I wonder if it is possible to show, without using the Schmidt subspace/Roth theorem/Baker's bounds on linear forms in logarithms or other very deep results, that, in a number field, not all integral elements are sums of two units/most of them are not.
The known results that state that there are few elements that are sums of two units in number fields (see e.g. Fuchs, Tichy, Ziegler, "On quantitative aspects of the unit sum number problem", Arch. Math. 93 (2009)) seem to use either Thue-Siegel-Roth theorem or Baker's bounds on linear forms in logarithms. Both I find very difficult to reach. Since I rely on a similar result in a statement I have made , , , the motivation behind the question is a wish to find a simpler argument (or to convince oneself that existence of (many) elements that are not sums of two units is a claim that is itself of strength that is seemingly out of reach to significantly easier means than Thue-Siegel-Roth/Baker theorems).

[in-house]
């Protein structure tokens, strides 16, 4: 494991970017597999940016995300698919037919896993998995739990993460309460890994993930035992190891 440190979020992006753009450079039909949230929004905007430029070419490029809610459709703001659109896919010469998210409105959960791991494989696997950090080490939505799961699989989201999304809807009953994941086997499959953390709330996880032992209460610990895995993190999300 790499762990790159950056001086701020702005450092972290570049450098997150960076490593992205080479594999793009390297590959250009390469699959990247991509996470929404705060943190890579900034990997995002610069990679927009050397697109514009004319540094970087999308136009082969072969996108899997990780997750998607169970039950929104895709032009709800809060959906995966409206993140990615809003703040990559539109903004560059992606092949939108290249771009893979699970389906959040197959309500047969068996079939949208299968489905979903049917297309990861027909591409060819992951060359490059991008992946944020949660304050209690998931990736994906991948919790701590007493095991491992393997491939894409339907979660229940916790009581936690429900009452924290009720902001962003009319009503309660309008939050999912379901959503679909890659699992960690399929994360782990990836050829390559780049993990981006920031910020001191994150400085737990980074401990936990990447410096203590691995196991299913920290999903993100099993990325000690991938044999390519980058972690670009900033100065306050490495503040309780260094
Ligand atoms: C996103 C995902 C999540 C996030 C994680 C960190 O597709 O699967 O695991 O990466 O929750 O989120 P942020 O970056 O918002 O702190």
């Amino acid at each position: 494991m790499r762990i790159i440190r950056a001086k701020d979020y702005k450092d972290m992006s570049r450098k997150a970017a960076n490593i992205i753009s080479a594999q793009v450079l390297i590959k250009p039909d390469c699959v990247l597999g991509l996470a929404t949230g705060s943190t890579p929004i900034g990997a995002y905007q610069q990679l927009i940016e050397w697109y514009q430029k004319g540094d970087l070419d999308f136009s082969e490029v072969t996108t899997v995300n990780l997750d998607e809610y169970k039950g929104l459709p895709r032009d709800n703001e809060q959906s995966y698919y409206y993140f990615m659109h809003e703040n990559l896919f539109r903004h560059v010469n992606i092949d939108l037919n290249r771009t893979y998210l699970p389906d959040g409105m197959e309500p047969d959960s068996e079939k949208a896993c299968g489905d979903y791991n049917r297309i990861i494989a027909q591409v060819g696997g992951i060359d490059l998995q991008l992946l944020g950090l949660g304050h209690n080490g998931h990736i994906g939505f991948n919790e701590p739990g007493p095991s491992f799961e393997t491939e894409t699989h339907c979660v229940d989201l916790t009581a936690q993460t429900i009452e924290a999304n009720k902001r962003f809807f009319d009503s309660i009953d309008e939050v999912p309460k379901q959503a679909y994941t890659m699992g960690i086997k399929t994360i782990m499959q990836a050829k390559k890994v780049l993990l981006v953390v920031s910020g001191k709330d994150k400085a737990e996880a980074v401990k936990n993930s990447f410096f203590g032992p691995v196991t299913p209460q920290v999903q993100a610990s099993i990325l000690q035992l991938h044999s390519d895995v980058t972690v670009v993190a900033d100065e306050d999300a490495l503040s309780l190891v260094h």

Zinevičius A., On the congruent number problem over integers of real number fields, Albanian J. Math. 8 (2014), 49-53.
 Zinevičius A., On the congruent number problem over integers of cyclic extensions, Math. Slovaca 66 (2016), 561-564,
 Zinevičius A., Corrigendum to "On the congruent number problem over integers of cyclic extensions", Math. Slovaca 69 (2019), 1233-1233.